I believe that artists often get lost in their search for inspiration and subject matter. I have, in the past, become frustrated with my own search for the perfect subject. The problem, more often than not, was that the subject was so perfect; it was simply hidden in plain sight.
As a result of one of those agonizing searches I became acutely aware of the latent, sculptural qualities of seemingly simple and benign objects. I realized I had become oblivious to the beauty of simple form.
I think most of us have.
When isolated and carefully scrutinized, the folds of a simple piece of fabric become a magical, abstract image. The creases on a sheet of white paper suddenly become the framework for a minimalist sculpture. Now, saturate those images with light and shadow and suddenly you have a study in sublime form. The beauty of it all lies in its deceptive simplicity.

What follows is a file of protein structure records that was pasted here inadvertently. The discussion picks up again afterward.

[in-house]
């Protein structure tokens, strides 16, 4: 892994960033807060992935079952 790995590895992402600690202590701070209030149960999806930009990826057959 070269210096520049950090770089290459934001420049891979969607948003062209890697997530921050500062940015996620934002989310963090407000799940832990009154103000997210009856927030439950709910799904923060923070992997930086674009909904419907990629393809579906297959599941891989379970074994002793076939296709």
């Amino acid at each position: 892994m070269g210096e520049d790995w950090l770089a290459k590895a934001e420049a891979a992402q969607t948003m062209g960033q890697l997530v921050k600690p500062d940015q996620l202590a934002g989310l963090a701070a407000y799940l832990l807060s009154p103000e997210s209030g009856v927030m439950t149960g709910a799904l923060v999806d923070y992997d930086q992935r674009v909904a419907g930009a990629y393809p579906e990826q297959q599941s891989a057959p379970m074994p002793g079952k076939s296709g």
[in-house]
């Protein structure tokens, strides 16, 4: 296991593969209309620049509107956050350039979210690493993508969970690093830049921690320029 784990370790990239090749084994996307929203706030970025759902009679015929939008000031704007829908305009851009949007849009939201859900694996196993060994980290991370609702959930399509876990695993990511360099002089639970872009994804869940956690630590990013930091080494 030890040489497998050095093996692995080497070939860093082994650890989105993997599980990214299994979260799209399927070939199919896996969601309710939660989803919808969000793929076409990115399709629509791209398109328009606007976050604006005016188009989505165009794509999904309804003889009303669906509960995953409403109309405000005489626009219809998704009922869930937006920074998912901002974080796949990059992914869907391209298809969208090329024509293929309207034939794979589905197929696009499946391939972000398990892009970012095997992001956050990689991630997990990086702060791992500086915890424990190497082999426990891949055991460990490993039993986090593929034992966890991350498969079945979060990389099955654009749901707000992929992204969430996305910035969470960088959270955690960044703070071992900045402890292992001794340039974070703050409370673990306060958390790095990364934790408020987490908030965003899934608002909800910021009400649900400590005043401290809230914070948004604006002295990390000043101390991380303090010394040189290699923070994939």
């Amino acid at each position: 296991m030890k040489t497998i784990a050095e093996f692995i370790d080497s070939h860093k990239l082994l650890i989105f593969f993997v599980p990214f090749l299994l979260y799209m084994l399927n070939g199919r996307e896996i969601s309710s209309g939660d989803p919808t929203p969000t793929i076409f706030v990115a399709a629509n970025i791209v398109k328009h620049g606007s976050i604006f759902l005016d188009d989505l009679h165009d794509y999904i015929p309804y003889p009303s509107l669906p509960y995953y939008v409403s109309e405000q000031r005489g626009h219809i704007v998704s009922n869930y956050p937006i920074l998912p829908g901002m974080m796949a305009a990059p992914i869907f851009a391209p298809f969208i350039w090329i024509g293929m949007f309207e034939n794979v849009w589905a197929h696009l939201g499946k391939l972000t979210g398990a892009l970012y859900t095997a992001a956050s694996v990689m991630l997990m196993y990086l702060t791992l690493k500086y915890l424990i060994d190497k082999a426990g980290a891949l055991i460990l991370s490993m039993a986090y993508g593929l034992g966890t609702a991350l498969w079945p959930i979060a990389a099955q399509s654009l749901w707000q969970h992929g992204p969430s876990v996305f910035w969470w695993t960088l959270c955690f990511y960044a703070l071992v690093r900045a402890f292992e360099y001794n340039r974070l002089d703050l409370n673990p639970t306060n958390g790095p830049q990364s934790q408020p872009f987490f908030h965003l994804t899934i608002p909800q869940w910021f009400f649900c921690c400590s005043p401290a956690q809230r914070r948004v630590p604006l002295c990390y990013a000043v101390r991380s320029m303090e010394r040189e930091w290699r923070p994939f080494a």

Lately, I have come to realize that I have not been trying to add to my carving repertoire, in fact quite the contrary; I am actually trying to reduce it by attempting to make a sculptural statement, with as few marks as possible.
The shapes and contours of my sculptures are defined by shadows.
Unfettered and pared down to eliminate everything, except the beauty of the simple line.
Simplicity. Minimalism. Pure form.